ANALOG DEVICES UNVEILS INDUSTRY'S FASTEST 12-BIT, DIRECT DIGITAL SYNTHESIZERS FOR FREQUENCY-AGILE WIRELESS APPLICATIONS

Meeting the demand for direct digital synthesis (DDS) technology that meets the needs of wireless applications requiring fast hopping and/or sweeping, Analog Devices, Inc. (ADI), a global leader in high-performance semiconductors for signal-processing applications, today announced that it has more than tripled the clock speed of previously available DDS integrated circuits (ICs). Coupled with an on-chip, high-speed, 12-bit D/A converter, ADI's AD9914 achieves a speed of 3.5 giga samples per second (GSPS), while the AD9915 runs to 2.5 GSPS. Both device cores support advanced digital programmable technology capable of synthesizing frequency-agile, analog output sinusoidal waveforms at up to 1.4 GHz, such as those used in a wide range of communications applications, such as wireless base stations, defense and commercial radar, and secure communications systems.

Demonstrated in Analog Devices’ Booth #1725 at IMS2012 being held this week, the new DDS devices feature a 32-bit parallel port enabling extremely fast changes to frequency, phase, and the amplitude of the output signal, and the programmable modulus function which significantly extends the use of DDS ICs into applications that require exact rational relationships such as signal generators and other lab equipment.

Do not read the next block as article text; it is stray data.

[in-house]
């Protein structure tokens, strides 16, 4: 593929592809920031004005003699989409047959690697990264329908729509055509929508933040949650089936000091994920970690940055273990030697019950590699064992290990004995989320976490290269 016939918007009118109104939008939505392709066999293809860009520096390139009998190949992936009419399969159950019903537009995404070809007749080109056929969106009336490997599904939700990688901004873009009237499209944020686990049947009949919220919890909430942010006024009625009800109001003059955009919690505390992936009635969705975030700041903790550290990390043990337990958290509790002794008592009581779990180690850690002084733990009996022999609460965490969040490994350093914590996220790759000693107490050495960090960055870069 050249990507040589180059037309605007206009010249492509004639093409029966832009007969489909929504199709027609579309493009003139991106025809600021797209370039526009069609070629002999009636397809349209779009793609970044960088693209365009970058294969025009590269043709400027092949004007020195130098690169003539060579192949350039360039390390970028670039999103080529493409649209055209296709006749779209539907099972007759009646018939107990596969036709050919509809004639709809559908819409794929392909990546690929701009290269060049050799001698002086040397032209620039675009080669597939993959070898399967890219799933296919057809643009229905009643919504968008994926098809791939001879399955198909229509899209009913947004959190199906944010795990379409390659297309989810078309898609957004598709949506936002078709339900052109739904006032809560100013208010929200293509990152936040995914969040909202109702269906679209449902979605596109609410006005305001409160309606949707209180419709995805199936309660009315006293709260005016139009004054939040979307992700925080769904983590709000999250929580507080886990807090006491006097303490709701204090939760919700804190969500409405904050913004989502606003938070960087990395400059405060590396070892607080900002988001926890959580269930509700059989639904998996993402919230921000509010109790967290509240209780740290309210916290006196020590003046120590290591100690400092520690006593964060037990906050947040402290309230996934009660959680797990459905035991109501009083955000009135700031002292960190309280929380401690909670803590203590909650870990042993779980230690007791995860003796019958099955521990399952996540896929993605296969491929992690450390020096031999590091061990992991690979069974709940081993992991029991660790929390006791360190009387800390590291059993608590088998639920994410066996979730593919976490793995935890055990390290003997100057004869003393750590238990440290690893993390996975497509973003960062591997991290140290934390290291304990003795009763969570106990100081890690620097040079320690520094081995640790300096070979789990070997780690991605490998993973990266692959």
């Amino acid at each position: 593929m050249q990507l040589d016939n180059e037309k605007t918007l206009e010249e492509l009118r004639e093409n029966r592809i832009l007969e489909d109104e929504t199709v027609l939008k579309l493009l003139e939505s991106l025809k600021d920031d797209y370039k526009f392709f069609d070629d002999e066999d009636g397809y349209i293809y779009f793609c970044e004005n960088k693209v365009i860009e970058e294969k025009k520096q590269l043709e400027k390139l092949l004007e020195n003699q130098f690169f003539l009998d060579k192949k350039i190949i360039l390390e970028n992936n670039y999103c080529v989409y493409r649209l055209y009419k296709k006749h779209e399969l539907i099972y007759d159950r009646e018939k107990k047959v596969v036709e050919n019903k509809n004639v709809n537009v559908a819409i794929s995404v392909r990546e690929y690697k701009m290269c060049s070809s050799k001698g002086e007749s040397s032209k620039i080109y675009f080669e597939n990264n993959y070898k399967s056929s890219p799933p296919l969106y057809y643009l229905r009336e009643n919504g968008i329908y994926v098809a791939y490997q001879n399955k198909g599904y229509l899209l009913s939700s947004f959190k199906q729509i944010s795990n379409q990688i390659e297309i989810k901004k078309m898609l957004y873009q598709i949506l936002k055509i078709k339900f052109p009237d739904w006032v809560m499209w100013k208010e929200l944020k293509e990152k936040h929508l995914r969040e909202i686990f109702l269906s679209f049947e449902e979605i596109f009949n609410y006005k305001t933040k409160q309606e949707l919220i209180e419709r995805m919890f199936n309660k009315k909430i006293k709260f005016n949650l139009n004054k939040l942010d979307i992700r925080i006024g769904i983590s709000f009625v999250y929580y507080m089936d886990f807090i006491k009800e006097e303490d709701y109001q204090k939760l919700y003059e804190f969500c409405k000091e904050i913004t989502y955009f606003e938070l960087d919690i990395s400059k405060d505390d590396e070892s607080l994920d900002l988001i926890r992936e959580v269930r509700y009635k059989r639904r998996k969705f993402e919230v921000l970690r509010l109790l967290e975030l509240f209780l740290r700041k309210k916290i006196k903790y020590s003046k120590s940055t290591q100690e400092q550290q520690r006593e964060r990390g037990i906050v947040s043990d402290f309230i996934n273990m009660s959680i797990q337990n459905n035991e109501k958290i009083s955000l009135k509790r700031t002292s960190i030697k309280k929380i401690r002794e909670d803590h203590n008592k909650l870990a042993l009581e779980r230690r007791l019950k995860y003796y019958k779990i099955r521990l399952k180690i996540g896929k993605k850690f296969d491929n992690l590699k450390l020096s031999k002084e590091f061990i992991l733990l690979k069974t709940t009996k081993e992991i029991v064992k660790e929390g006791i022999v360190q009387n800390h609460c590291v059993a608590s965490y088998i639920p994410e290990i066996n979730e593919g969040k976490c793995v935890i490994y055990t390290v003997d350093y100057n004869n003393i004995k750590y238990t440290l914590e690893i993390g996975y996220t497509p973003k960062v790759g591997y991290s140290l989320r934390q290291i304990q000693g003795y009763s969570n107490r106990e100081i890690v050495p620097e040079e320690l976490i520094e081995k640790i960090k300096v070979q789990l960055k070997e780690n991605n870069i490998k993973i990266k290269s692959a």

“Increasing clock speeds to 3.5 GSPS on high-resolution DDS ICs allows our customers to generate higher output frequencies with improved dynamic performance,” said Peter Real, vice president, linear and RF, Analog Devices. “ADI’s new DDS products represent a significant step forward, providing better spurious free dynamic range across a much broader frequency band when compared to previous generations. By improving SFDR and enabling fast frequency hopping and fine tuning resolution, AD9914 and AD9915 enable designers to change frequencies in one clock period with ultra-precise tuning of that frequency.”

The AD9914 and AD9915 settle in nanoseconds with granularity well below 200 pHz. Other approaches, including FPGAs with embedded DDS functions, have difficulty matching the SFDR (better than -50dBc) of ADI’s DDS ICs on output signals over 1 GHz and require higher operating power and the addition of a discrete D/A converter to synthesize the sine wave.

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